UNIVERSITY PARK, Pa. — Jessica Lang Dance, founded and led by a prolific choreographer and “ballet illusionist” (Los Angeles Times), will perform five of Lang’s creations at 7:30 p.m. Wednesday, April 12, in Eisenhower Auditorium.
The evening is scheduled to feature “Solo Bach,” performed to music by Johann Sebastian Bach; “Sweet Silent Thought,” danced to an original score by Jakub Ciupinski; “Thousand Yard Stare,” set to music by Ludwig van Beethoven; “The Calling,” featuring music by Trio Mediaeval; and “Tesseracts of Time,” performed to music by David Lang, Morton Feldman, John Cage, Iannis Xenakis and Arvo Pärt.
Lang, an award-winning choreographer and former member with Twyla Tharp’s touring ensemble Tharp!, founded the troupe in 2011 after receiving a Joyce Theater Artist Residency. The next year, Jessica Lang Dance debuted at Jacob’s Pillow Dance Festival.
The company has presented Lang’s works at festivals and venues worldwide, including Brooklyn Academy of Music’s Next Wave Festival, the John F. Kennedy Center for the Performing Arts and Chicago’s Harris Theater for Music and Dance. The New Yorker calls Lang “a prolific choreographer of skillfully constructed dances that respectfully mesh with music and striking visual design.”
A Los Angeles Times reviewer described “Solo Bach,” a three-minute work for a single dancer, as “short, gracious and buoyant.” A Seattle Times critic called it “a virtuosic bauble of a piece.”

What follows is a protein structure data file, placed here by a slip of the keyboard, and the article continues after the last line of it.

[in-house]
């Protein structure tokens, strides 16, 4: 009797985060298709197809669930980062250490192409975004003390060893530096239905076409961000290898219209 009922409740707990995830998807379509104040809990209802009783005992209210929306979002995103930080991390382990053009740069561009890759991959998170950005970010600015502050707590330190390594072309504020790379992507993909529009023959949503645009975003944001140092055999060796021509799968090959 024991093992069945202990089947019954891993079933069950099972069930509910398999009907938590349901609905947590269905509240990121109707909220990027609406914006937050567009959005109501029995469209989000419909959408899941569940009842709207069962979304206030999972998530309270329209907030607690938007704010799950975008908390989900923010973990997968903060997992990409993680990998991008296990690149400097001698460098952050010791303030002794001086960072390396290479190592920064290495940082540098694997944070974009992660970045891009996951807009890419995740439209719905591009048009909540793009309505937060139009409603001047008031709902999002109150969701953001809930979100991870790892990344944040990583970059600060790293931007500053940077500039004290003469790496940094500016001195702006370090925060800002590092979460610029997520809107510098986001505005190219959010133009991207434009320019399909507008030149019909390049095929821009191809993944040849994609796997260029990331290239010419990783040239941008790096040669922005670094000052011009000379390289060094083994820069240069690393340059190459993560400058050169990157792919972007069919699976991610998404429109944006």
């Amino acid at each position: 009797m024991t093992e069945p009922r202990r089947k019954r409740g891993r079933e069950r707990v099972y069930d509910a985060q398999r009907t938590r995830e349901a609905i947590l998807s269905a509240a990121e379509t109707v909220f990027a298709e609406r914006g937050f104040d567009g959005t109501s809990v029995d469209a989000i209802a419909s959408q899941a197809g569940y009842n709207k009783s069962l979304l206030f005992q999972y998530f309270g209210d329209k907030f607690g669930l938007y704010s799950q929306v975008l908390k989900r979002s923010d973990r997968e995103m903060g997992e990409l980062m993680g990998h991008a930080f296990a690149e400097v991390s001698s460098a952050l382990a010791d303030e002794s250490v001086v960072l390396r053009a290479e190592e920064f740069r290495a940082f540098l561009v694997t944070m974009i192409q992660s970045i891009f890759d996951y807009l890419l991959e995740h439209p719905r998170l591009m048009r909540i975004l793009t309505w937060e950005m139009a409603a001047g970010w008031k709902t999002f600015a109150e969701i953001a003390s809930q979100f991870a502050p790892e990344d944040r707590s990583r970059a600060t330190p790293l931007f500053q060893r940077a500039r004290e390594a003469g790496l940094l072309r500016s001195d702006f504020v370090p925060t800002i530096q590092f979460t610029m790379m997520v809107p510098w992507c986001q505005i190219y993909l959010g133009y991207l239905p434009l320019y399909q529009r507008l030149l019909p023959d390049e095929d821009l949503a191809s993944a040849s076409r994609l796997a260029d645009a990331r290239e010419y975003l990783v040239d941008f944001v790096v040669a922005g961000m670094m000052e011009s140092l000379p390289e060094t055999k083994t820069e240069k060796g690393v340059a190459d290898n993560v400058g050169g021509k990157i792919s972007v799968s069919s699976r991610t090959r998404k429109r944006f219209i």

“Sweet Silent Thought” took inspiration from selected sonnets by William Shakespeare. The dance features readings from five of the bard’s poems. The work “perfectly physicalized the sensations inspired by Shakespeare’s sonnets, transforming dance into poetry,” wrote a Huffington Post reviewer.
“Thousand Yard Stare,” which premiered in 2016 and is based on the name given to a traumatized solder’s unfocused gaze, aims to embody the pride, honor and loss felt by military veterans. A Chicago Tribune reviewer called the piece “an all-too-vivid underworld of loss, of camaraderie and isolation, and of the mind that’s trapped there.” The dancers perform to Beethoven’s String Quartet No. 15.
“The Calling,” an excerpt from Lang’s “Splendid Isolation II,” features a solo dancer using mostly upper-body movements. A Seattle Weekly reviewer described the piece as “remarkably dynamic” and “terrifyingly beautiful.”
“Tesseracts of Time,” a work that a Huffington Post reviewer said “celebrates form and shape and shows how bodies can be malleable, strict, graceful and frenetic,” explores time and space using architectural design by Steven Holl.
For more information about the production, call 814-863-0255 or visit the Center for Performing Arts online.